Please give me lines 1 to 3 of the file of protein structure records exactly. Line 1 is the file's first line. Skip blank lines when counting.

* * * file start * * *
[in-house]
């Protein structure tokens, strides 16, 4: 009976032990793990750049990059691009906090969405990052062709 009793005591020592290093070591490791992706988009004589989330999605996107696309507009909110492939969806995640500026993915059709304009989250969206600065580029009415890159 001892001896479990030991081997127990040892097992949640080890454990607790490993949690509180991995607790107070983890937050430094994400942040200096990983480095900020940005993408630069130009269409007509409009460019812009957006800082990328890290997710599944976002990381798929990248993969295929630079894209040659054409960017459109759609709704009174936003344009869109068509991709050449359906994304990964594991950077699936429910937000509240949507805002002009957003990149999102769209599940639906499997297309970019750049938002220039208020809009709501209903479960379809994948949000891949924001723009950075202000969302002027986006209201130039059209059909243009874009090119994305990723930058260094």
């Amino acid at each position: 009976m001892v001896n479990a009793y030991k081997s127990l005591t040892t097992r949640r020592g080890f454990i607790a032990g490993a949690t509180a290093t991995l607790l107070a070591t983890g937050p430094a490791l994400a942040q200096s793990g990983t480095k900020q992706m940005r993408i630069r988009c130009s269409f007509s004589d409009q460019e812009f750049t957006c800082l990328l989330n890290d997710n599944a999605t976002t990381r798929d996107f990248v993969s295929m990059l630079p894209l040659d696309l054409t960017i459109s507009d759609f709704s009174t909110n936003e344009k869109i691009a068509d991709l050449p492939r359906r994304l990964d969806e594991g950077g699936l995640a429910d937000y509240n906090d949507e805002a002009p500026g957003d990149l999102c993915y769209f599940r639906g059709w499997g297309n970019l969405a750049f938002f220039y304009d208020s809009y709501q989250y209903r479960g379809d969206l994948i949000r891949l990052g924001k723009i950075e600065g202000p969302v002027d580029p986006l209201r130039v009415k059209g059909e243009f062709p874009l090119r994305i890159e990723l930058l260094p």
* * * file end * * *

[in-house]
């Protein structure tokens, strides 16, 4: 009976032990793990750049990059691009906090969405990052062709 009793005591020592290093070591490791992706988009004589989330999605996107696309507009909110492939969806995640500026993915059709304009989250969206600065580029009415890159 001892001896479990030991081997127990040892097992949640080890454990607790490993949690509180991995607790107070983890937050430094994400942040200096990983480095900020940005993408630069130009269409007509409009460019812009957006800082990328890290997710599944976002990381798929990248993969295929630079894209040659054409960017459109759609709704009174936003344009869109068509991709050449359906994304990964594991950077699936429910937000509240949507805002002009957003990149999102769209599940639906499997297309970019750049938002220039208020809009709501209903479960379809994948949000891949924001723009950075202000969302002027986006209201130039059209059909243009874009090119994305990723930058260094």
């Amino acid at each position: 009976m001892v001896n479990a009793y030991k081997s127990l005591t040892t097992r949640r020592g080890f454990i607790a032990g490993a949690t509180a290093t991995l607790l107070a070591t983890g937050p430094a490791l994400a942040q200096s793990g990983t480095k900020q992706m940005r993408i630069r988009c130009s269409f007509s004589d409009q460019e812009f750049t957006c800082l990328l989330n890290d997710n599944a999605t976002t990381r798929d996107f990248v993969s295929m990059l630079p894209l040659d696309l054409t960017i459109s507009d759609f709704s009174t909110n936003e344009k869109i691009a068509d991709l050449p492939r359906r994304l990964d969806e594991g950077g699936l995640a429910d937000y509240n906090d949507e805002a002009p500026g957003d990149l999102c993915y769209f599940r639906g059709w499997g297309n970019l969405a750049f938002f220039y304009d208020s809009y709501q989250y209903r479960g379809d969206l994948i949000r891949l990052g924001k723009i950075e600065g202000p969302v002027d580029p986006l209201r130039v009415k059209g059909e243009f062709p874009l090119r994305i890159e990723l930058l260094p």